Arabella clapped her hands in delight and Maude gave her a look of mock disapproval. It was evident to Perys that Edward was not the most popular member of the Tremayne family.

‘Shall we make our way to the dining-room?’ Maude suggested. ‘Perys must be absolute famished after such an eventful day . . .’

* * *

Perys had very little to say during dinner. In truth, he had spent little time in the company of women and felt particularly shy in the presence of these unfamiliar relatives. Nevertheless, he answered all the questions that were put to him, and from the chatter of Maude and her two daughters was able to piece together something of their lives.

Maude was a widow, her husband having been killed in the Boer War, fourteen years before, when Morwenna was six and Arabella two. She had brought up her daughters at their family home in London, helped by other members of the large and wealthy Tremayne family.

The subject of Perys’s own mother and grandparents was studiously avoided. However, he was questioned about his schooling and the career he proposed following in the army.

Unused to confiding in others, Perys replied hesitantly, ‘I haven’t discussed it with anyone yet and I first have to be accepted in the Duke of Cornwall Light Infantry. But what I would really like to do, eventually, is join the Royal Flying Corps as a pilot.’

There was a squeak of excitement from Arabella, while the others looked more doubtful.

‘Is that not rather dangerous?’ asked Maude.

‘They do seem to have a great many flying accidents,’ admitted Perys. ‘It’s a very new skill, but it must be exciting to be able to fly. What’s more, I believe it will one day prove its worth to the army - and to the navy. We had a French boy at school whose brother was a pilot. I think the French army takes flying far more seriously than we do.’

‘You know, of course, that two of your distant cousins are flyers? John, and Rupert, whose mother married a Pilkington.’

‘Yes, I was hoping I might meet one of them while I am in Cornwall.’

‘I am sure it would have proved extremely useful to you. John is a naval flyer and rather reticent about what he does, but Rupert is always ready to talk about aeroplanes and such things to anyone with even the remotest interest in flying. Unfortunately, John is in France at the moment and not expected back for a month or two. I have no idea where Rupert might be.’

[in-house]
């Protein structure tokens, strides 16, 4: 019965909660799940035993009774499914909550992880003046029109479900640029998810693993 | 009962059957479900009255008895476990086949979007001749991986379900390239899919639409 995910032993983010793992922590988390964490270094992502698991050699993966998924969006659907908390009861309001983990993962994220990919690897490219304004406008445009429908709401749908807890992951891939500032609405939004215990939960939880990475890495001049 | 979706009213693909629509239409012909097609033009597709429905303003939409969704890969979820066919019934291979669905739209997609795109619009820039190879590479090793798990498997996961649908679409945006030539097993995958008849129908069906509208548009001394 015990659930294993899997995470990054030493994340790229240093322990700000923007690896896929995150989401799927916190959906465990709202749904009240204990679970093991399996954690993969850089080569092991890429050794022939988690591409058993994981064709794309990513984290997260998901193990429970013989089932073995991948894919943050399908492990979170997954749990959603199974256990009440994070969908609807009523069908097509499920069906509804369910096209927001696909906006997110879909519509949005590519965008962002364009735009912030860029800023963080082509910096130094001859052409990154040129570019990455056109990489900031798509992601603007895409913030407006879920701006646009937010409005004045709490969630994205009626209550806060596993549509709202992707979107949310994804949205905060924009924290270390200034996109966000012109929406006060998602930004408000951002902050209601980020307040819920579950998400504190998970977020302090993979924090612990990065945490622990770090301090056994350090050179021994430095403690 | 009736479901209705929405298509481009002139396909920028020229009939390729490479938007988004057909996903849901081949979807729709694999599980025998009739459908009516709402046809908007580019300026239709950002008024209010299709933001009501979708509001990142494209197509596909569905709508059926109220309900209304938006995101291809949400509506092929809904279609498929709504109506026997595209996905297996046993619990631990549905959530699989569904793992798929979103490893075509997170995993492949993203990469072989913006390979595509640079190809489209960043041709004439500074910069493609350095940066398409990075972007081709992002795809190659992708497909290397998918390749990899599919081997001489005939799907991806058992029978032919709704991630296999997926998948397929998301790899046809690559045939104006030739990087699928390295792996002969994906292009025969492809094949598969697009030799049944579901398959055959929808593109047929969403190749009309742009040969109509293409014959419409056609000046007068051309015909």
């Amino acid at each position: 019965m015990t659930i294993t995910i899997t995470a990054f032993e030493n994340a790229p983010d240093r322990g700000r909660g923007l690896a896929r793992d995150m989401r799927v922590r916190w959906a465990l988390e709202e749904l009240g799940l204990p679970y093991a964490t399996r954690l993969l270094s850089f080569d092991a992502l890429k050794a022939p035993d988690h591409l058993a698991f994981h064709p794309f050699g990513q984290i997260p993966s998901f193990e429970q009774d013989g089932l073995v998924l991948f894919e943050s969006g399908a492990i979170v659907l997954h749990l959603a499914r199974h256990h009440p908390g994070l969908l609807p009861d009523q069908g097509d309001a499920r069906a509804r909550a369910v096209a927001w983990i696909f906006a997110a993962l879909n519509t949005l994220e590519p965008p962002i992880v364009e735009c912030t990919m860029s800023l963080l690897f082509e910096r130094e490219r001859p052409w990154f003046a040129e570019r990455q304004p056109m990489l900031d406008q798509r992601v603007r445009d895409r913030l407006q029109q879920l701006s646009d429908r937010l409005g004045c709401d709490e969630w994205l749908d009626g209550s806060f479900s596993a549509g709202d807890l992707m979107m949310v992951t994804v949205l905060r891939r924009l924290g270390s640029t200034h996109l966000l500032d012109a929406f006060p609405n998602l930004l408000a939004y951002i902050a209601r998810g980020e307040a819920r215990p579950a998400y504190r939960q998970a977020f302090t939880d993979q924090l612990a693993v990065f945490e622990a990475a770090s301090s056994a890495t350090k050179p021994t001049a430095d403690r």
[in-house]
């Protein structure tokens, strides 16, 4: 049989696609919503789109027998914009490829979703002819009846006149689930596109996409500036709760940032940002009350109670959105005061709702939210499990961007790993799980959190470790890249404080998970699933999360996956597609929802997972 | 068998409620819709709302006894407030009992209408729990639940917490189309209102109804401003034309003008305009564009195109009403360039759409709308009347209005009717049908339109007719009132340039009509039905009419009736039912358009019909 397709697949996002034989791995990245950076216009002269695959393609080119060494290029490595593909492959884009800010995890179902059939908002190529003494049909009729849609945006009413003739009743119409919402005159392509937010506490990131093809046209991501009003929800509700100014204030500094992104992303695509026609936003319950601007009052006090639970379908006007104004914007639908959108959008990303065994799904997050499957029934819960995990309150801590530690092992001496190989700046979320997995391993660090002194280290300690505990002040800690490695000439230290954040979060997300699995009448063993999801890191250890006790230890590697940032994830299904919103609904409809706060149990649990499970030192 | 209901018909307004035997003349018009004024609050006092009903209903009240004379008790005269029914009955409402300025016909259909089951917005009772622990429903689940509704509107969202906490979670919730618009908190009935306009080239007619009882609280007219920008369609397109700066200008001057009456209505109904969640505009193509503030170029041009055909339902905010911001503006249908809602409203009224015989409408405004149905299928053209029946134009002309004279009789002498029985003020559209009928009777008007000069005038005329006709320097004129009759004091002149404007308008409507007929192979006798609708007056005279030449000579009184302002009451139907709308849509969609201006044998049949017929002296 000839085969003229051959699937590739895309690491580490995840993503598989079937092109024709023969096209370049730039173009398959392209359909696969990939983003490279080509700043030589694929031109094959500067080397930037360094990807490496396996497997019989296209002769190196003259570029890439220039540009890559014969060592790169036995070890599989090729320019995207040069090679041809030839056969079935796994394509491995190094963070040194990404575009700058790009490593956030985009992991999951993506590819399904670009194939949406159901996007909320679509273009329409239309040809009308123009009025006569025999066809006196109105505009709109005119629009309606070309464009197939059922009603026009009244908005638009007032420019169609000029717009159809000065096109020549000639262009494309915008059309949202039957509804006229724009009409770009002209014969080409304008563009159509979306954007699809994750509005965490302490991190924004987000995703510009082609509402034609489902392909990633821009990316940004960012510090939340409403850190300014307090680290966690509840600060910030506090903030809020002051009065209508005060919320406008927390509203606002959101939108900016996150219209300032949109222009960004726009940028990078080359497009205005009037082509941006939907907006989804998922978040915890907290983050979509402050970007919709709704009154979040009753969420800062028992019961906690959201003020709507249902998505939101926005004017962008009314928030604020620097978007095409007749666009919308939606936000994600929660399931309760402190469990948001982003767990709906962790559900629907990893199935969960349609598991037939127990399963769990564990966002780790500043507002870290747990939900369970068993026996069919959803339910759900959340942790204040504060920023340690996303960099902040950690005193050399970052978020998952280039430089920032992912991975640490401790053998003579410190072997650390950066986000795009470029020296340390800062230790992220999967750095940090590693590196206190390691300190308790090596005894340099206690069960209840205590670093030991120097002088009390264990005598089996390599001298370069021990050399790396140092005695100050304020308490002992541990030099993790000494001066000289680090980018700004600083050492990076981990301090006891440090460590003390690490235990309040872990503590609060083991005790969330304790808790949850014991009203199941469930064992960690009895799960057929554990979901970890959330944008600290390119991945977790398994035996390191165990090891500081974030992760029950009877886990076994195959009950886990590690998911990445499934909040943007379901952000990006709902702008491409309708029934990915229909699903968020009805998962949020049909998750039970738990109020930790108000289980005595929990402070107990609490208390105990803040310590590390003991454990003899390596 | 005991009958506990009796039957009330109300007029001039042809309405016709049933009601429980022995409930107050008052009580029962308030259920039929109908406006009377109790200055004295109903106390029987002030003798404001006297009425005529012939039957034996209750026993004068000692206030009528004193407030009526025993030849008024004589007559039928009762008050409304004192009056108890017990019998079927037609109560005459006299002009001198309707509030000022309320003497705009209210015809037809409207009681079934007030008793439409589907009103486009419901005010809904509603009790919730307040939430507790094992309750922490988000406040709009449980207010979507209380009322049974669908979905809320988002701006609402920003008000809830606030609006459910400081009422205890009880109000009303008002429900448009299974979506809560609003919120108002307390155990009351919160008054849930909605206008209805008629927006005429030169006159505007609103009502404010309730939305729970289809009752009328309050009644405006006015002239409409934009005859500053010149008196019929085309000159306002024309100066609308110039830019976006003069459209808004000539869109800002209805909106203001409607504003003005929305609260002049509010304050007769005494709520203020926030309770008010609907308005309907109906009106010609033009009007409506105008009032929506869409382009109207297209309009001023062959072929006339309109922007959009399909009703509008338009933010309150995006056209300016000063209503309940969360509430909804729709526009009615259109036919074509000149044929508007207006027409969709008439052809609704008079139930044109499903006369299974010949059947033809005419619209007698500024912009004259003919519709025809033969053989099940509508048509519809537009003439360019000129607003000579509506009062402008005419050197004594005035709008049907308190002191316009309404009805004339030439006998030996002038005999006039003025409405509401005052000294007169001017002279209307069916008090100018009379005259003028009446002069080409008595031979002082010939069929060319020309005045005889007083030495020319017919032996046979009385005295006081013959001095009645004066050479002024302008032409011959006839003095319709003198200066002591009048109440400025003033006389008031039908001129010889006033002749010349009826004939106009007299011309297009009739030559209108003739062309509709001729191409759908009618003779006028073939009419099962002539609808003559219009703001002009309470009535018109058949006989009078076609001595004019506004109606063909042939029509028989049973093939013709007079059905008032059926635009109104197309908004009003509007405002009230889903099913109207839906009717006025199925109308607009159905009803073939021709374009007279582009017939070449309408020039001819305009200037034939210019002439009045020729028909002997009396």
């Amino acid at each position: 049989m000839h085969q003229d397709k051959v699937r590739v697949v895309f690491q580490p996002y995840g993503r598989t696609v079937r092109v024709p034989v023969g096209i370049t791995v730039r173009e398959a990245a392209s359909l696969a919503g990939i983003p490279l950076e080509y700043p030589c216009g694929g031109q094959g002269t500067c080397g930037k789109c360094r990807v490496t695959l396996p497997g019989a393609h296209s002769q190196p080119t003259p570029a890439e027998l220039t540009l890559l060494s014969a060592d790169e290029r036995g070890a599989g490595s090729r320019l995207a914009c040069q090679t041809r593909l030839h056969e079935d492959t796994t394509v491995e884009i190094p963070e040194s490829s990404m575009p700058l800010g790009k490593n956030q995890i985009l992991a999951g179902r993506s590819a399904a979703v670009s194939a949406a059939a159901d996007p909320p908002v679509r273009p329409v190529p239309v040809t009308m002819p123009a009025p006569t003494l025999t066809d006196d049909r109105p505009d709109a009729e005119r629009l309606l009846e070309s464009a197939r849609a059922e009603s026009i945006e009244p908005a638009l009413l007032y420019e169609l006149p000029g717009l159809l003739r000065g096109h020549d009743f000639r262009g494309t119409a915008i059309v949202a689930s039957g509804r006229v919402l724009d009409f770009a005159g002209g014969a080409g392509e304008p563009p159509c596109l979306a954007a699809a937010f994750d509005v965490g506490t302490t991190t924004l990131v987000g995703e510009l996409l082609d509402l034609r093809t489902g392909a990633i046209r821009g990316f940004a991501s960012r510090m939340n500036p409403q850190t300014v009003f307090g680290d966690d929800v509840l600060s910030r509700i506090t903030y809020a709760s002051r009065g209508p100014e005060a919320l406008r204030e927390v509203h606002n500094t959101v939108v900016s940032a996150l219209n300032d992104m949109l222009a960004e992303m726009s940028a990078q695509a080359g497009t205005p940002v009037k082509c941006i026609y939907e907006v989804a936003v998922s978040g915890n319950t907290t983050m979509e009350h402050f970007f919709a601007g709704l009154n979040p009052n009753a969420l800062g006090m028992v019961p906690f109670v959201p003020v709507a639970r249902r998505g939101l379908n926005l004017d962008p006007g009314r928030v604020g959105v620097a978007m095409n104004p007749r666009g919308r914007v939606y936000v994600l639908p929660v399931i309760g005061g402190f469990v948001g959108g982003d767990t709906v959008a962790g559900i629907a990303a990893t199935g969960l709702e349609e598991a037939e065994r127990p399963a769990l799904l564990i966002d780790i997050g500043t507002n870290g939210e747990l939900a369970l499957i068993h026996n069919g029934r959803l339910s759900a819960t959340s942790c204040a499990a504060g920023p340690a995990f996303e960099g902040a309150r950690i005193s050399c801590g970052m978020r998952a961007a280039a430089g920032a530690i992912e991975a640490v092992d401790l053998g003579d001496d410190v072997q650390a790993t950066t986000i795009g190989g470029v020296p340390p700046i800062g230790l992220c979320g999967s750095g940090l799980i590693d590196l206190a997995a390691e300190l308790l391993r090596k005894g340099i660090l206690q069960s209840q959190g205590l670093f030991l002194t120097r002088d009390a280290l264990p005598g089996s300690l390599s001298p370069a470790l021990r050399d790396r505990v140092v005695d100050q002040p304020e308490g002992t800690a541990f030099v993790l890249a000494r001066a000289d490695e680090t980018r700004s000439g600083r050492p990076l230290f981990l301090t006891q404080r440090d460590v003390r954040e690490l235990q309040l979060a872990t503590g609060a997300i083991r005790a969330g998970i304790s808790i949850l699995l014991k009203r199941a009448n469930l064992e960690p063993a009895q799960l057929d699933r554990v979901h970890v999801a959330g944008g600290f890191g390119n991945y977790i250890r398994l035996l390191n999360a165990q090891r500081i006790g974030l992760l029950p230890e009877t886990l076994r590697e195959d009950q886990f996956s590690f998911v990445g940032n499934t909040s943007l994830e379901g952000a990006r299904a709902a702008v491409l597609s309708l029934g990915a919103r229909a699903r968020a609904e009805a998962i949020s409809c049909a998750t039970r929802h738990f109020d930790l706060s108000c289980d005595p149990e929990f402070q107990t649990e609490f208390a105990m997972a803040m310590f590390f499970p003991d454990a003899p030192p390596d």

Perys was disappointed. Far keener to become a flyer than to pursue a career in the regular army, he had been hoping one of the two cousin’s might be able to help him.

‘When are you attending your interview for the infantry?’ Morwenna asked.

‘It’s not certain,’ Perys replied. ‘Great-Uncle Hugh was going to leave a letter for me, telling me what I should do, together with an introduction to the recruiting officer of the regiment at Bodmin. I was hoping to find it in my room . . .’

‘Ah! That will be the rather bulky envelope that was left for me, with instructions that I should hand it to you on your arrival at Heligan.’ said Maude. ‘I had quite forgotten it until now. What a good thing you reminded me. You shall have it after dinner.’

‘I hope Perys doesn’t have to go right away.’

Arabella said. ‘I wanted him to escort Morwenna and I to some of the places of interest around here. Edward never would.’

‘I am quite sure Perys has many of his own things to do,’ said Maude.

‘I doubt whether an interview can be arranged very quickly,’ Perys said. ‘And as I have never before been to Cornwall I would welcome an opportunity to see something of the area. I’d be delighted if Arabella and Morwenna might be allowed to accompany me.’

Arabella clapped her hands in delight, then looked at her mother uncertainly as she remembered Perys’s unfortunate background.

‘That is a very kind offer, Perys,’ said Maude. ‘It would be nice if the girls were able to see something of the countryside while we are in Cornwall. I will probably come too on occasions, if I may. That is, of course, if the rumours of an impending war prove unfounded.’


Perys spent the day after his arrival exploring the extensive gardens of Heligan House and generally familiarising himself with his surroundings. He did not have company because Maude and her two daughters were spending the day some eighteen miles away at Lanhydrock House, home of Lord Clifden and his family, prior to attending a ball at the house that evening.

Their absence suited Perys. The girls and their mother had been kind to him, but he was not yet a fully accepted member of the family. Both they and he needed to adjust to his presence in the household.

BOOK: The Lost Years
7.5Mb size Format: txt, pdf, ePub